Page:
11. 11. I. BEGINNINGS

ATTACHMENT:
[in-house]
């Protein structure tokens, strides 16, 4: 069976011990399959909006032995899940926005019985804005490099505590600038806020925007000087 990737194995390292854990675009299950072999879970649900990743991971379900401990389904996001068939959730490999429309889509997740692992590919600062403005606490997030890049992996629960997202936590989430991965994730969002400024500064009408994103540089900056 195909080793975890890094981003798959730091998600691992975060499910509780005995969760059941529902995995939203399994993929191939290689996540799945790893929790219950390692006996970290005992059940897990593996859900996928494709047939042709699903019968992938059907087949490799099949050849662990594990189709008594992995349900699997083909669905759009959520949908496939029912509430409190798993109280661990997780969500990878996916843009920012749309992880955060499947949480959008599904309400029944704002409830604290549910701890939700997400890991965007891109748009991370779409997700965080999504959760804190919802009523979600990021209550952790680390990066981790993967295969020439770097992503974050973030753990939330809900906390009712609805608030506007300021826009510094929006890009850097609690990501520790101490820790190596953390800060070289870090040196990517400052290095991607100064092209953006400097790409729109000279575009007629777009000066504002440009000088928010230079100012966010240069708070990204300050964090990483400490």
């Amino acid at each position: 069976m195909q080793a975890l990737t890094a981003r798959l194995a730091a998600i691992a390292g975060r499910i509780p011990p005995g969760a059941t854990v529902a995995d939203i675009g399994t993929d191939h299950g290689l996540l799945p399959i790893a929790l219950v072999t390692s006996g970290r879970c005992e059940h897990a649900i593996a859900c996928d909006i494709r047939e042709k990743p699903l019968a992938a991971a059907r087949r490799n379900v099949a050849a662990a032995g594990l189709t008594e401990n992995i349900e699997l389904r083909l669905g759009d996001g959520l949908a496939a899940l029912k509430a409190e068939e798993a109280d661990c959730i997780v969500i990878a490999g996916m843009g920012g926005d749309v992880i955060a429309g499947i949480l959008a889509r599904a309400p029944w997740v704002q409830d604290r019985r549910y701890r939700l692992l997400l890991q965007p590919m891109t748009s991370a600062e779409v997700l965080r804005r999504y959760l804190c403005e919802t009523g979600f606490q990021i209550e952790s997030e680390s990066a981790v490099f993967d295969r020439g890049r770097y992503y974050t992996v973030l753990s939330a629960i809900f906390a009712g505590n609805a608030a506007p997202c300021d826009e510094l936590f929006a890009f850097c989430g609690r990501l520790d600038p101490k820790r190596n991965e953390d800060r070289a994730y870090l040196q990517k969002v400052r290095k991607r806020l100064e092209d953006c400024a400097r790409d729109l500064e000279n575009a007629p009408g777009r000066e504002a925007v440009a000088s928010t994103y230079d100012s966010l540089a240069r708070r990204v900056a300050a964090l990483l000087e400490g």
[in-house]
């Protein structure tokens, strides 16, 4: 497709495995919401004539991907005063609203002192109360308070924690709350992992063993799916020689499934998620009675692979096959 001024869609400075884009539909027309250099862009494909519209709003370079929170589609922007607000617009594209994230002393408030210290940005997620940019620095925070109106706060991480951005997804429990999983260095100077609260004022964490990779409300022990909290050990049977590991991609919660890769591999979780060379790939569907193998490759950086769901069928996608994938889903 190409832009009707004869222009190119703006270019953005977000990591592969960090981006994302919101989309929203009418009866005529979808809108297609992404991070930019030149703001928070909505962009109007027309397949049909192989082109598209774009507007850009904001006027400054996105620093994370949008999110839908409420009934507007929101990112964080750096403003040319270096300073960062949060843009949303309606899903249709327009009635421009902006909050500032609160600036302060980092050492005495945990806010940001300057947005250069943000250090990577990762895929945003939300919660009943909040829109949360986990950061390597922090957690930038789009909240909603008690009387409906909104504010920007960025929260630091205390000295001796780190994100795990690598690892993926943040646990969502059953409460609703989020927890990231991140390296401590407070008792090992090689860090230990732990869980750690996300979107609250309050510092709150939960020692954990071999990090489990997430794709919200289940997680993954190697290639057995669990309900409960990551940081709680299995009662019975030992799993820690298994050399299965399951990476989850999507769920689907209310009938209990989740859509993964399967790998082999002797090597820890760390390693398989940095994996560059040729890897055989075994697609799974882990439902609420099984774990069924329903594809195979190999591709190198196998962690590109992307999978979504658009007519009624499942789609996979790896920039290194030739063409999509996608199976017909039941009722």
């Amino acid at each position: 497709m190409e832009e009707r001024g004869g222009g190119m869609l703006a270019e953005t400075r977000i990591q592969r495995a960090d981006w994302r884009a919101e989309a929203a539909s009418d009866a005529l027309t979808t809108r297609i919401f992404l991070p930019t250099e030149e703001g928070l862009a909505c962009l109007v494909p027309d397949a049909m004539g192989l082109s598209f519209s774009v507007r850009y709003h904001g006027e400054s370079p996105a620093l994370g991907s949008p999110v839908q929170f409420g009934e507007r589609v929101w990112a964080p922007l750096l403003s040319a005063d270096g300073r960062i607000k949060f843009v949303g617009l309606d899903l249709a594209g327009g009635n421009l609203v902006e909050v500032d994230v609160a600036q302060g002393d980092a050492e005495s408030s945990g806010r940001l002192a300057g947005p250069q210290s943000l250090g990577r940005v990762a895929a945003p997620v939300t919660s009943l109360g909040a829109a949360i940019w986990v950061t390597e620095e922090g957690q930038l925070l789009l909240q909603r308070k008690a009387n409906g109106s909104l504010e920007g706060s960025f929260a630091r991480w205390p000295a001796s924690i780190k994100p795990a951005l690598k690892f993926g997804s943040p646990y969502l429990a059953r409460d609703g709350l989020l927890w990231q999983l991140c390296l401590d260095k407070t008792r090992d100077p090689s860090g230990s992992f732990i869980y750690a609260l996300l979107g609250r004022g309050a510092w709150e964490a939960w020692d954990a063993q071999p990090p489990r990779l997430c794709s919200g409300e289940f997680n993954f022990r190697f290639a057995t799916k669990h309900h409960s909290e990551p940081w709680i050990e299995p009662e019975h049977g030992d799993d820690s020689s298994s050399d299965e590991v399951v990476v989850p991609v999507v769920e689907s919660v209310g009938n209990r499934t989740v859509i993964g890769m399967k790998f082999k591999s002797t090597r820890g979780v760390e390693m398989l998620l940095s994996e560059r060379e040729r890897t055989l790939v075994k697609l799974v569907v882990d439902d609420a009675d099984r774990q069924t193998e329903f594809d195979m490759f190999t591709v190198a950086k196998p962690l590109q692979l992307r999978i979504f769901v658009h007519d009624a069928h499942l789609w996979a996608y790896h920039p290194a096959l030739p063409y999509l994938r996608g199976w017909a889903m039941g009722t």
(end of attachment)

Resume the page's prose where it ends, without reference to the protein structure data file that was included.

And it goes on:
12. 12. Beginning Zen Practice My dog doesn’t worry about the meaning of life. She may worry if she doesn’t get her breakfast, but she doesn’t sit around worrying about whether she will get fulfilled or liberated or enlightened. As long as she gets some food and a little affection, her life is fine. But we human beings are not like dogs. We have self-centered minds which get us into plenty of trouble. If we do not come to understand the error in the way we think, our self-awareness, which is our greatest blessing, is also our downfall. To some degree we all find life difficult, perplexing, and oppress- ive. Even when it goes well, as it may for a time, we worry that it probably won’t keep on that way. Depending on our personal his- tory, we arrive at adulthood with very mixed feelings about this life. If I were to tell you that your life is already perfect, whole, and complete just as it is, you would think I was crazy. Nobody believes his or her life is perfect. And yet there is something within each of us that basically knows we are boundless, limitless. We are caught in the contradiction of finding life a rather perplexing puzzle which causes us a lot of misery, and at the same time being dimly aware of the boundless, limitless nature of life. So we begin looking for an answer to the puzzle. The first way of looking is to seek a solution outside ourselves. At first this may be on a very ordinary level. There are many people in the world who feel that if only they had a bigger car, a nicer house, better vacations, a more understanding boss, or a more interesting partner, then their life would work. We all go through that one. Slowly we wear out most of our “if onlies.” “If only I had this, or that, then my life would work.” Not one of us isn’t, to some degree, still wearing out our “if onlies.” First of all we wear out those on the gross levels. Then we shift our search to more subtle levels. Finally, in looking for the thing outside of ourselves that we